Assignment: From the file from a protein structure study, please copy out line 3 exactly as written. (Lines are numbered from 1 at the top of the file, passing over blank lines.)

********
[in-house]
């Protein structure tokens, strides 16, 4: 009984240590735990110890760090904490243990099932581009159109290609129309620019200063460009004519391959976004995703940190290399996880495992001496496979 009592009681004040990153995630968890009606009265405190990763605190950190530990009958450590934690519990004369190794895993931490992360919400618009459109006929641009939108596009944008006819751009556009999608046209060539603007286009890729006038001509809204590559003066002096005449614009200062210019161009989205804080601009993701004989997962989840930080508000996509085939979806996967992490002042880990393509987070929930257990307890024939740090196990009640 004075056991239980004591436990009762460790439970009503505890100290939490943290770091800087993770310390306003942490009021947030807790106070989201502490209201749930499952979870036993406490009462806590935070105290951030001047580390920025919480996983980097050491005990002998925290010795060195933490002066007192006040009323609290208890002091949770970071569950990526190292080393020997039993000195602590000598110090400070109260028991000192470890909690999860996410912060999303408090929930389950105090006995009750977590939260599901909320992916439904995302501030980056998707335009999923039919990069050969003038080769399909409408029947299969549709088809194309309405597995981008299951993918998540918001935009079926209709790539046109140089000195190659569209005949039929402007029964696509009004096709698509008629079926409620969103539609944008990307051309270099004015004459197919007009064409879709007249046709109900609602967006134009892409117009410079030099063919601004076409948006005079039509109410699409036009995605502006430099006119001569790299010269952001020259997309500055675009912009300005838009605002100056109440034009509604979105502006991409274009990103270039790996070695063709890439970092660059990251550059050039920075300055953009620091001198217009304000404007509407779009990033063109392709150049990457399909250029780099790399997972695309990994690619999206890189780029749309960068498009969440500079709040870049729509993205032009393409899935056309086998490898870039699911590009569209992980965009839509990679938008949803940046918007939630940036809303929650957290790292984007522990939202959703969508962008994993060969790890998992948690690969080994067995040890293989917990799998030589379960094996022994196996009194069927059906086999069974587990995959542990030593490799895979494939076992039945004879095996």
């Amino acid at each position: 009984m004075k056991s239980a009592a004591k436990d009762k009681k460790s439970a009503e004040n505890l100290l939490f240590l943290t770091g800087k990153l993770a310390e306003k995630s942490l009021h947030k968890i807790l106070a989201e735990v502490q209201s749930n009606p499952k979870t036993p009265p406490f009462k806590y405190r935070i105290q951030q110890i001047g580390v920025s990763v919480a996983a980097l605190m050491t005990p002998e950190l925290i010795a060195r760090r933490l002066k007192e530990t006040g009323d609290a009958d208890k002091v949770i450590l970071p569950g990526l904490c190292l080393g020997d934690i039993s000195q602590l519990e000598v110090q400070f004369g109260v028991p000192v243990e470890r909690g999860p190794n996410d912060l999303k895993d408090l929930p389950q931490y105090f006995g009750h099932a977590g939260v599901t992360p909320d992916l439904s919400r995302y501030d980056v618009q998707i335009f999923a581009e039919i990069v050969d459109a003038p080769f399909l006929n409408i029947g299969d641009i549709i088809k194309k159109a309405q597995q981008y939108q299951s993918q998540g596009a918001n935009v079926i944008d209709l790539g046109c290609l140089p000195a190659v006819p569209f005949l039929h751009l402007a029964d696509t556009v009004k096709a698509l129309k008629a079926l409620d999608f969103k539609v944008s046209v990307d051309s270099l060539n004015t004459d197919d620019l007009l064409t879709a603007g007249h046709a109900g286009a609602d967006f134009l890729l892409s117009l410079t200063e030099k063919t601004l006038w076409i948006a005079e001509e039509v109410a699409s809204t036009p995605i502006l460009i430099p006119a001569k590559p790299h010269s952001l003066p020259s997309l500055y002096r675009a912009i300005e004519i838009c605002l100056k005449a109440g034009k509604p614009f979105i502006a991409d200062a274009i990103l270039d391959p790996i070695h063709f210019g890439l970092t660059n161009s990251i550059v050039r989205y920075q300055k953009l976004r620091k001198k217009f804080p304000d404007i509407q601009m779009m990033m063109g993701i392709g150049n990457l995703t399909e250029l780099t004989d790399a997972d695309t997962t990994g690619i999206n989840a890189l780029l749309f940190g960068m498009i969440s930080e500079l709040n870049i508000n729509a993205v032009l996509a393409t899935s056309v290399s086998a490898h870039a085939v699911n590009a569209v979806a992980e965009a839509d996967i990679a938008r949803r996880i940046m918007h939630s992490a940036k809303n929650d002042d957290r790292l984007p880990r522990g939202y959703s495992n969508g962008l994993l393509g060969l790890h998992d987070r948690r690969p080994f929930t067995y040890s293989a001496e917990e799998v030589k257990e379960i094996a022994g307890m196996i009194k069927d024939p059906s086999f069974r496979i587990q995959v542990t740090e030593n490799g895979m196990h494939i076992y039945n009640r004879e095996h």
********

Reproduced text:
């Amino acid at each position: 009984m004075k056991s239980a009592a004591k436990d009762k009681k460790s439970a009503e004040n505890l100290l939490f240590l943290t770091g800087k990153l993770a310390e306003k995630s942490l009021h947030k968890i807790l106070a989201e735990v502490q209201s749930n009606p499952k979870t036993p009265p406490f009462k806590y405190r935070i105290q951030q110890i001047g580390v920025s990763v919480a996983a980097l605190m050491t005990p002998e950190l925290i010795a060195r760090r933490l002066k007192e530990t006040g009323d609290a009958d208890k002091v949770i450590l970071p569950g990526l904490c190292l080393g020997d934690i039993s000195q602590l519990e000598v110090q400070f004369g109260v028991p000192v243990e470890r909690g999860p190794n996410d912060l999303k895993d408090l929930p389950q931490y105090f006995g009750h099932a977590g939260v599901t992360p909320d992916l439904s919400r995302y501030d980056v618009q998707i335009f999923a581009e039919i990069v050969d459109a003038p080769f399909l006929n409408i029947g299969d641009i549709i088809k194309k159109a309405q597995q981008y939108q299951s993918q998540g596009a918001n935009v079926i944008d209709l790539g046109c290609l140089p000195a190659v006819p569209f005949l039929h751009l402007a029964d696509t556009v009004k096709a698509l129309k008629a079926l409620d999608f969103k539609v944008s046209v990307d051309s270099l060539n004015t004459d197919d620019l007009l064409t879709a603007g007249h046709a109900g286009a609602d967006f134009l890729l892409s117009l410079t200063e030099k063919t601004l006038w076409i948006a005079e001509e039509v109410a699409s809204t036009p995605i502006l460009i430099p006119a001569k590559p790299h010269s952001l003066p020259s997309l500055y002096r675009a912009i300005e004519i838009c605002l100056k005449a109440g034009k509604p614009f979105i502006a991409d200062a274009i990103l270039d391959p790996i070695h063709f210019g890439l970092t660059n161009s990251i550059v050039r989205y920075q300055k953009l976004r620091k001198k217009f804080p304000d404007i509407q601009m779009m990033m063109g993701i392709g150049n990457l995703t399909e250029l780099t004989d790399a997972d695309t997962t990994g690619i999206n989840a890189l780029l749309f940190g960068m498009i969440s930080e500079l709040n870049i508000n729509a993205v032009l996509a393409t899935s056309v290399s086998a490898h870039a085939v699911n590009a569209v979806a992980e965009a839509d996967i990679a938008r949803r996880i940046m918007h939630s992490a940036k809303n929650d002042d957290r790292l984007p880990r522990g939202y959703s495992n969508g962008l994993l393509g060969l790890h998992d987070r948690r690969p080994f929930t067995y040890s293989a001496e917990e799998v030589k257990e379960i094996a022994g307890m196996i009194k069927d024939p059906s086999f069974r496979i587990q995959v542990t740090e030593n490799g895979m196990h494939i076992y039945n009640r004879e095996h």